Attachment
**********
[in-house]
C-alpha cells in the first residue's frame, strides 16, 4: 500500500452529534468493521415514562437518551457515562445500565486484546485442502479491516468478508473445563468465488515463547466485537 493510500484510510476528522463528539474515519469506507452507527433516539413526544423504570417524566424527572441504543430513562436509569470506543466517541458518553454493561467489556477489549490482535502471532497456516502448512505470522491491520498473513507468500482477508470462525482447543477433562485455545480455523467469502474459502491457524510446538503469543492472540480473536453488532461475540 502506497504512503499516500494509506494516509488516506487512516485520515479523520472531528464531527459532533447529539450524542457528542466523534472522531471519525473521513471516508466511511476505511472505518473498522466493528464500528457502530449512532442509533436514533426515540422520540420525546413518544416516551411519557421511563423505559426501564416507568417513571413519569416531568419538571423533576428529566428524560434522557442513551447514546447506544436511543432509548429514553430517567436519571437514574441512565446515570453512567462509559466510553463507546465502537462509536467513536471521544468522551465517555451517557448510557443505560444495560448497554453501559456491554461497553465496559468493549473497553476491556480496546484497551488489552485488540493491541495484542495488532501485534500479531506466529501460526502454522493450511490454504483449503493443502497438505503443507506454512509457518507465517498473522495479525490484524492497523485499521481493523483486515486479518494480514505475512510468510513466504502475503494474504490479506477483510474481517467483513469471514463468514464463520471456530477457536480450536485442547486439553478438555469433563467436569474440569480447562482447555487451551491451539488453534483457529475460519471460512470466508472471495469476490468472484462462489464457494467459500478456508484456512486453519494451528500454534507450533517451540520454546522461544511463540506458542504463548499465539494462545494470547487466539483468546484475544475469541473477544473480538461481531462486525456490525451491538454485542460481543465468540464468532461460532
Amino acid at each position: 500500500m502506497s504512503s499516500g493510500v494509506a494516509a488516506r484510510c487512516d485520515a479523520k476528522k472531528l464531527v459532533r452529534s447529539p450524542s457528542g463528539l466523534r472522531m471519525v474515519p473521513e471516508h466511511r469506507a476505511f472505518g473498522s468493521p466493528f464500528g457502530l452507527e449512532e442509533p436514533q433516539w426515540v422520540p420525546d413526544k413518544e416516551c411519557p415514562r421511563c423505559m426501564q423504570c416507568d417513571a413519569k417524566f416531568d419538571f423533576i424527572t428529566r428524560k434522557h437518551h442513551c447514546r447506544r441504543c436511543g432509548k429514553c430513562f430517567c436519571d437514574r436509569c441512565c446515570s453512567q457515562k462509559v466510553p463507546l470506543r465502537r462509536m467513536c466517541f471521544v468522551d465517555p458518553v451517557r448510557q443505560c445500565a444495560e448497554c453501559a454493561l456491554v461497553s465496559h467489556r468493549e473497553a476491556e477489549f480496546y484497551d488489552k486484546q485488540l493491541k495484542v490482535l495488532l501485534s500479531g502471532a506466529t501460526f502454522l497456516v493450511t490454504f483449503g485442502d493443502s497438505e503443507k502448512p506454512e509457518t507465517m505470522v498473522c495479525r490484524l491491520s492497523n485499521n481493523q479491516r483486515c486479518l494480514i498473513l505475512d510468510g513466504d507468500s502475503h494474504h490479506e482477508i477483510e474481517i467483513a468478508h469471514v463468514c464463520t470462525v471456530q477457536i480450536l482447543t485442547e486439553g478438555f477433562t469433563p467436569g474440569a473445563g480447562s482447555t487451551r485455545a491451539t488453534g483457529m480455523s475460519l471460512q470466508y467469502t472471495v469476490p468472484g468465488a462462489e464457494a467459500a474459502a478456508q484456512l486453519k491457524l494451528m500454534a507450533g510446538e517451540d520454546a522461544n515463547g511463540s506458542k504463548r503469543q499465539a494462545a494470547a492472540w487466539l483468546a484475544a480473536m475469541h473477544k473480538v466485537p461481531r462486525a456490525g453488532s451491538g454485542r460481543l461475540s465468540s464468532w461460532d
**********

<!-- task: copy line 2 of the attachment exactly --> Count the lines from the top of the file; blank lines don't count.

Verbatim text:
C-alpha cells in the first residue's frame, strides 16, 4: 500500500452529534468493521415514562437518551457515562445500565486484546485442502479491516468478508473445563468465488515463547466485537 493510500484510510476528522463528539474515519469506507452507527433516539413526544423504570417524566424527572441504543430513562436509569470506543466517541458518553454493561467489556477489549490482535502471532497456516502448512505470522491491520498473513507468500482477508470462525482447543477433562485455545480455523467469502474459502491457524510446538503469543492472540480473536453488532461475540 502506497504512503499516500494509506494516509488516506487512516485520515479523520472531528464531527459532533447529539450524542457528542466523534472522531471519525473521513471516508466511511476505511472505518473498522466493528464500528457502530449512532442509533436514533426515540422520540420525546413518544416516551411519557421511563423505559426501564416507568417513571413519569416531568419538571423533576428529566428524560434522557442513551447514546447506544436511543432509548429514553430517567436519571437514574441512565446515570453512567462509559466510553463507546465502537462509536467513536471521544468522551465517555451517557448510557443505560444495560448497554453501559456491554461497553465496559468493549473497553476491556480496546484497551488489552485488540493491541495484542495488532501485534500479531506466529501460526502454522493450511490454504483449503493443502497438505503443507506454512509457518507465517498473522495479525490484524492497523485499521481493523483486515486479518494480514505475512510468510513466504502475503494474504490479506477483510474481517467483513469471514463468514464463520471456530477457536480450536485442547486439553478438555469433563467436569474440569480447562482447555487451551491451539488453534483457529475460519471460512470466508472471495469476490468472484462462489464457494467459500478456508484456512486453519494451528500454534507450533517451540520454546522461544511463540506458542504463548499465539494462545494470547487466539483468546484475544475469541473477544473480538461481531462486525456490525451491538454485542460481543465468540464468532461460532